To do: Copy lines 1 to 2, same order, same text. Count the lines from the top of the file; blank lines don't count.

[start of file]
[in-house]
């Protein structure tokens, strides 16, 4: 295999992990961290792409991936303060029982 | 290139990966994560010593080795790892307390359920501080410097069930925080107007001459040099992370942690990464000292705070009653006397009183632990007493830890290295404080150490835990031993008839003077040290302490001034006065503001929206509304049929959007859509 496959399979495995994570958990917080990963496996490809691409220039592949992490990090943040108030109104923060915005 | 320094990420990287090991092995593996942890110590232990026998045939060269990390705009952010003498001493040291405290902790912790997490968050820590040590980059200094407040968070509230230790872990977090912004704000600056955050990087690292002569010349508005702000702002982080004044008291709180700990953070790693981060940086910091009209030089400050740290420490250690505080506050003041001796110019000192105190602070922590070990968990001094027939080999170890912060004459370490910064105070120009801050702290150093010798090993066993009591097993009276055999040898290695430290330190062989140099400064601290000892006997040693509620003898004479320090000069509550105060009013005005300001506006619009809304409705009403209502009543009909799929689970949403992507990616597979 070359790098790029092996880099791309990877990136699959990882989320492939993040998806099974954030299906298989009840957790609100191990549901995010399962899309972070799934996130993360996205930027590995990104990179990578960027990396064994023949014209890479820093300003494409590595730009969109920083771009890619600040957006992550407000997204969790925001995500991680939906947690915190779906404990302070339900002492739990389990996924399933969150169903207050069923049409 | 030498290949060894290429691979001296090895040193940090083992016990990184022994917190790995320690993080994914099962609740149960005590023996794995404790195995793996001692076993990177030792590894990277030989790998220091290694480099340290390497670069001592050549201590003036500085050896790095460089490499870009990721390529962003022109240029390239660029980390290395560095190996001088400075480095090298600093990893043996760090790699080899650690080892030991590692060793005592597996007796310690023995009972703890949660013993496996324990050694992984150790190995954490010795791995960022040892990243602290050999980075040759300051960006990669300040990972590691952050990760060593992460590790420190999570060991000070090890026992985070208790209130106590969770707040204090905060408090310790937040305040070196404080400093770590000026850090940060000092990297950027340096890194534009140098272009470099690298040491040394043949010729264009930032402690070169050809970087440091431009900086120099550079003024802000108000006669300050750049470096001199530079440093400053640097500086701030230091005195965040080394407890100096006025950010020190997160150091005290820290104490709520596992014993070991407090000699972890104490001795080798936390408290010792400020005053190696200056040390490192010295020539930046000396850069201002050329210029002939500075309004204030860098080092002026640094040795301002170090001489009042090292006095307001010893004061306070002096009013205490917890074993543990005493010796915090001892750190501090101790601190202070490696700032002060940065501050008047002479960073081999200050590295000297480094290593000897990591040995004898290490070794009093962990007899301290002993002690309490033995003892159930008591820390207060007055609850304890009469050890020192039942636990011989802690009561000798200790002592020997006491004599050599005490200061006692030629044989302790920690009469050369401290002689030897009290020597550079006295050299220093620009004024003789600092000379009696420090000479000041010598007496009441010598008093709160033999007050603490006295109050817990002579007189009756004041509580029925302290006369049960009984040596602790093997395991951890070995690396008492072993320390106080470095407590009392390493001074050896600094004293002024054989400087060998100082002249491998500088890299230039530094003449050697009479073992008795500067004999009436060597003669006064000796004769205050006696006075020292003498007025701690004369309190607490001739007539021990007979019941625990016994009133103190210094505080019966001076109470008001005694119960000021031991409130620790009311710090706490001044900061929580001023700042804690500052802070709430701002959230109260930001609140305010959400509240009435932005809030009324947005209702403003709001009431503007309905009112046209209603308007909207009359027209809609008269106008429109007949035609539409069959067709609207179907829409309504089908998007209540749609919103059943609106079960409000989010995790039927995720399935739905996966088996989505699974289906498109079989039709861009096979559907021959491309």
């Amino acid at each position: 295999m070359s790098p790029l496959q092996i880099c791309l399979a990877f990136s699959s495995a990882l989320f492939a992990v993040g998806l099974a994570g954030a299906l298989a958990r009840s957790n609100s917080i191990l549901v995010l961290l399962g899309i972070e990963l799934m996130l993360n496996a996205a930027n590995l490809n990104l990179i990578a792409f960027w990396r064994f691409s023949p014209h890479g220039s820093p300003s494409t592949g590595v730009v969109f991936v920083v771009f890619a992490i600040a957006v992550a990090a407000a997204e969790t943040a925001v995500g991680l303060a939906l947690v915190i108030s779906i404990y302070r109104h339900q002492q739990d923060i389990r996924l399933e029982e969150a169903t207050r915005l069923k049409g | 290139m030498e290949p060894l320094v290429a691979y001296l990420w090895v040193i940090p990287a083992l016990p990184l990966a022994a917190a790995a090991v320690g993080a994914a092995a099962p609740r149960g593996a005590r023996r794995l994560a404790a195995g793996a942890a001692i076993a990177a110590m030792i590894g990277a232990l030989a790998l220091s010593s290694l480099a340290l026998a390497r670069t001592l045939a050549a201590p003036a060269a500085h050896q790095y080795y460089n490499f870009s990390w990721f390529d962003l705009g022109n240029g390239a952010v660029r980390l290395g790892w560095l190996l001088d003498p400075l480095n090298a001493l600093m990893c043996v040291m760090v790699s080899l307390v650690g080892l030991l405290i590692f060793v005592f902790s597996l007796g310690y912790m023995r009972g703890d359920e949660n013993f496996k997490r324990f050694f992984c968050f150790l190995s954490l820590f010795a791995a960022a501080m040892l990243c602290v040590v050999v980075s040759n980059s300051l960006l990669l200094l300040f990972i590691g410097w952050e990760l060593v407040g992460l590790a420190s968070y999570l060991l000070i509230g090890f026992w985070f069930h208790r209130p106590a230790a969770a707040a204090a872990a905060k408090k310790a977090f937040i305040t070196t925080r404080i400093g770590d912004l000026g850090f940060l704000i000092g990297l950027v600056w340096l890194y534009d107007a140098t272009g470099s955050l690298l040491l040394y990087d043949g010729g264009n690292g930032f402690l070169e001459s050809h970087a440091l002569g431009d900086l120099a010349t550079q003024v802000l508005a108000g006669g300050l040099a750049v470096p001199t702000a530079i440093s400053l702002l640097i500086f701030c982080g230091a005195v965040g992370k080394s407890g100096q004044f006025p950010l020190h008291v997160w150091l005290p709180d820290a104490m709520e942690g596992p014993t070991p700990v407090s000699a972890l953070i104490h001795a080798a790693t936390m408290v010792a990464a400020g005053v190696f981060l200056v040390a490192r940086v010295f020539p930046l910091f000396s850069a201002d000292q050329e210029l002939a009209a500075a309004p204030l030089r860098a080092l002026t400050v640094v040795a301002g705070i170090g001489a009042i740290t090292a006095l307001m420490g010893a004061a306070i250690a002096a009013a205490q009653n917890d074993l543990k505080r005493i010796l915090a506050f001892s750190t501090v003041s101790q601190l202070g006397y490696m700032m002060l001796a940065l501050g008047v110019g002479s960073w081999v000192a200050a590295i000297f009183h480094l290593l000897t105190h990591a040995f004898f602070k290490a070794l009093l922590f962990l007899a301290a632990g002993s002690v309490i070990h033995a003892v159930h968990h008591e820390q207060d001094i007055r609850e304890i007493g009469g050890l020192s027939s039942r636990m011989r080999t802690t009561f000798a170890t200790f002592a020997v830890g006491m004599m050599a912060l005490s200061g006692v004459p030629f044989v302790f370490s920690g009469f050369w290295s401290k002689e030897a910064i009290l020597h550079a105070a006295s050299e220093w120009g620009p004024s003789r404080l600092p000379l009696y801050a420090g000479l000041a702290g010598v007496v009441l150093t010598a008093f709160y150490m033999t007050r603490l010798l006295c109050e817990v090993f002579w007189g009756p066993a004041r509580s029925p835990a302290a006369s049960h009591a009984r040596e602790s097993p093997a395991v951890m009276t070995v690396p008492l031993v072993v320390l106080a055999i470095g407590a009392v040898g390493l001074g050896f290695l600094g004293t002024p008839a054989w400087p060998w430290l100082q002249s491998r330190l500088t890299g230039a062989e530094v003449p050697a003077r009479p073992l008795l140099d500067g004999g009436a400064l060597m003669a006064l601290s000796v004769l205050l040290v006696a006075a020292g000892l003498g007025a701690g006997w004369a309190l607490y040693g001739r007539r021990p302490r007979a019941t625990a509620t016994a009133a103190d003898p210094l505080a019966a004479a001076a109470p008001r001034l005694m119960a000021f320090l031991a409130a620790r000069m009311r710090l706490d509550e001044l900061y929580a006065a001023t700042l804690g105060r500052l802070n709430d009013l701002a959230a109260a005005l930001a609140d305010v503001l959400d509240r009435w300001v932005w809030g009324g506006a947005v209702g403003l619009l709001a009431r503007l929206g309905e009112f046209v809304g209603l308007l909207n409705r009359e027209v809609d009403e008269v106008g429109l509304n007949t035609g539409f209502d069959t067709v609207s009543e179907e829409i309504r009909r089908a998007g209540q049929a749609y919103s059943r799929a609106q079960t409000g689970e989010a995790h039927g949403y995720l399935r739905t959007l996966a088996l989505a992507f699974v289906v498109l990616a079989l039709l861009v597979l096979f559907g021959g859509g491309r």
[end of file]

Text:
[in-house]
């Protein structure tokens, strides 16, 4: 295999992990961290792409991936303060029982 | 290139990966994560010593080795790892307390359920501080410097069930925080107007001459040099992370942690990464000292705070009653006397009183632990007493830890290295404080150490835990031993008839003077040290302490001034006065503001929206509304049929959007859509 496959399979495995994570958990917080990963496996490809691409220039592949992490990090943040108030109104923060915005 | 320094990420990287090991092995593996942890110590232990026998045939060269990390705009952010003498001493040291405290902790912790997490968050820590040590980059200094407040968070509230230790872990977090912004704000600056955050990087690292002569010349508005702000702002982080004044008291709180700990953070790693981060940086910091009209030089400050740290420490250690505080506050003041001796110019000192105190602070922590070990968990001094027939080999170890912060004459370490910064105070120009801050702290150093010798090993066993009591097993009276055999040898290695430290330190062989140099400064601290000892006997040693509620003898004479320090000069509550105060009013005005300001506006619009809304409705009403209502009543009909799929689970949403992507990616597979 070359790098790029092996880099791309990877990136699959990882989320492939993040998806099974954030299906298989009840957790609100191990549901995010399962899309972070799934996130993360996205930027590995990104990179990578960027990396064994023949014209890479820093300003494409590595730009969109920083771009890619600040957006992550407000997204969790925001995500991680939906947690915190779906404990302070339900002492739990389990996924399933969150169903207050069923049409 | 030498290949060894290429691979001296090895040193940090083992016990990184022994917190790995320690993080994914099962609740149960005590023996794995404790195995793996001692076993990177030792590894990277030989790998220091290694480099340290390497670069001592050549201590003036500085050896790095460089490499870009990721390529962003022109240029390239660029980390290395560095190996001088400075480095090298600093990893043996760090790699080899650690080892030991590692060793005592597996007796310690023995009972703890949660013993496996324990050694992984150790190995954490010795791995960022040892990243602290050999980075040759300051960006990669300040990972590691952050990760060593992460590790420190999570060991000070090890026992985070208790209130106590969770707040204090905060408090310790937040305040070196404080400093770590000026850090940060000092990297950027340096890194534009140098272009470099690298040491040394043949010729264009930032402690070169050809970087440091431009900086120099550079003024802000108000006669300050750049470096001199530079440093400053640097500086701030230091005195965040080394407890100096006025950010020190997160150091005290820290104490709520596992014993070991407090000699972890104490001795080798936390408290010792400020005053190696200056040390490192010295020539930046000396850069201002050329210029002939500075309004204030860098080092002026640094040795301002170090001489009042090292006095307001010893004061306070002096009013205490917890074993543990005493010796915090001892750190501090101790601190202070490696700032002060940065501050008047002479960073081999200050590295000297480094290593000897990591040995004898290490070794009093962990007899301290002993002690309490033995003892159930008591820390207060007055609850304890009469050890020192039942636990011989802690009561000798200790002592020997006491004599050599005490200061006692030629044989302790920690009469050369401290002689030897009290020597550079006295050299220093620009004024003789600092000379009696420090000479000041010598007496009441010598008093709160033999007050603490006295109050817990002579007189009756004041509580029925302290006369049960009984040596602790093997395991951890070995690396008492072993320390106080470095407590009392390493001074050896600094004293002024054989400087060998100082002249491998500088890299230039530094003449050697009479073992008795500067004999009436060597003669006064000796004769205050006696006075020292003498007025701690004369309190607490001739007539021990007979019941625990016994009133103190210094505080019966001076109470008001005694119960000021031991409130620790009311710090706490001044900061929580001023700042804690500052802070709430701002959230109260930001609140305010959400509240009435932005809030009324947005209702403003709001009431503007309905009112046209209603308007909207009359027209809609008269106008429109007949035609539409069959067709609207179907829409309504089908998007209540749609919103059943609106079960409000989010995790039927995720399935739905996966088996989505699974289906498109079989039709861009096979559907021959491309």